Maple Syrup has to be one of the most rewarding products me have made on our homestead. We are fortunate to have access to quite a number of maple trees and yet only this year did we decide to ‘tap’ into the wonderful world of making maple syrup.
This website was the best for following the process from start to finish. I give it a five star rating! Check it out for EVERYTHING you need to know to make your own maple syrup.
What you need to make maple syrup
- Maple trees – preferably sugar maples
- Sap taps
- Buckets (we got all ours free by asking for discards from the bakery section of the local supermarket)
We are doubly fortunate that family have been doing this process for years and we inherited some of the equipment (taps) – but the rest we gathered ourselves.
After we ID the trees, we installed the taps following this guide. We tapped just three trees to learn the process.
We put our taps in when the weather still had very cold days and nights (around March 15) and when the forecast had the days warming and yet still cool nights to try and capture the sap flow. As it turned out, the following week of “ideal weather” was NOT ideal for sap flow. So we waited and checked our buckets on a daily basis. If nothing else, collecting maple syrup is very much a waiting game.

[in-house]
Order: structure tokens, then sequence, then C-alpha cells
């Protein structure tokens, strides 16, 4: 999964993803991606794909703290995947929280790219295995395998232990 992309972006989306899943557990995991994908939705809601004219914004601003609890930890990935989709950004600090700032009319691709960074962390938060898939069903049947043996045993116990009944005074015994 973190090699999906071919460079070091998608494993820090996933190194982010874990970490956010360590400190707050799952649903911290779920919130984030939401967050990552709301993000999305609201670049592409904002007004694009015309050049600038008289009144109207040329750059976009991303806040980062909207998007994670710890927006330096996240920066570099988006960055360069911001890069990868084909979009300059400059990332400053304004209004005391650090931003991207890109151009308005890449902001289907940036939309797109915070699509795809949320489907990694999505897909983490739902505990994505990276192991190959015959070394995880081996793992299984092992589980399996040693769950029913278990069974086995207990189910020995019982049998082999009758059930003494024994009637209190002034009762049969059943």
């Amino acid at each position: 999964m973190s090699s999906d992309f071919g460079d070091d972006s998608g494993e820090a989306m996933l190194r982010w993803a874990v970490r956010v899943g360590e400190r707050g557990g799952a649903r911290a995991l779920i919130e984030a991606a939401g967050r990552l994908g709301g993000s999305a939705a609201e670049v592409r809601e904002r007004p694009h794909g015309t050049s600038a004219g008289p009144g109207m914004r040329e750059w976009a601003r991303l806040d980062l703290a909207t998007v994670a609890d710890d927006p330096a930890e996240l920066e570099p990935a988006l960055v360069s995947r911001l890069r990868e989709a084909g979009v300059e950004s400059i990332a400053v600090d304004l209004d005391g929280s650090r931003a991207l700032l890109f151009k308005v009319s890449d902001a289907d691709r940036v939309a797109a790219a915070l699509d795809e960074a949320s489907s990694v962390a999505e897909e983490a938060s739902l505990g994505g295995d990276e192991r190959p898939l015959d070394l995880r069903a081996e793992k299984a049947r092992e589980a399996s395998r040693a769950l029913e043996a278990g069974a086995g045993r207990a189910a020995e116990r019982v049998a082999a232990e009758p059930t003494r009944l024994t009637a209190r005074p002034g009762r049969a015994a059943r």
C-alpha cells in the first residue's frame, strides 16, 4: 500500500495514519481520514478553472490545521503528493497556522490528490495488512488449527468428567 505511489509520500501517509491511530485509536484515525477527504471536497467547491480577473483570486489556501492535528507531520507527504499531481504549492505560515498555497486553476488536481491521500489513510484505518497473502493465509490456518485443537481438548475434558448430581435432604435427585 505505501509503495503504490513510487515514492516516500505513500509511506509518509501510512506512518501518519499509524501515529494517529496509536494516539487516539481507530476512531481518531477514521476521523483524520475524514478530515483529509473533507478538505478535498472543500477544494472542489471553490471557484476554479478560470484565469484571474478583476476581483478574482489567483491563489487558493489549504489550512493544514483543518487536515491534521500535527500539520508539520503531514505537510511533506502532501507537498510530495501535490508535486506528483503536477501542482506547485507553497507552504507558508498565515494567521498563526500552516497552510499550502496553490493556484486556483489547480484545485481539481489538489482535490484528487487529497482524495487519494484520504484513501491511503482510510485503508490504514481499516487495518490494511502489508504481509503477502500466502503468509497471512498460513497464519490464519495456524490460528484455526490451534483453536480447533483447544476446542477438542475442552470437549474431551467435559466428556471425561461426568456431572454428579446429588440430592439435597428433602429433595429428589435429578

Then the sap started to flow! Within a day we had collected 30 pints of clear sap. We started to process this by filtering it through coffee filters in a sieve, then boiling on the kitchen stove. The smell in the house was beautiful – and finally after a very dry winter, the house felt like it had some moisture!
Those 30 pints boiled down to just one pint of light amber maple syrup. We kept a very close watch on the final process using a candy thermometer as well as doing a viscosity test using a metal spoon (it needed to flow like syrup). Of course we did a few taste tests!
The final step was to pour the final product into a pre-sterilized bottle.
Here is the final product:
This was a wonderful process – and the final product is beyond-belief good! A real gem for us to be able to make on our homestead.
If you live in an area with maple trees, I would encourage you to give it a try. The reward is in the eating.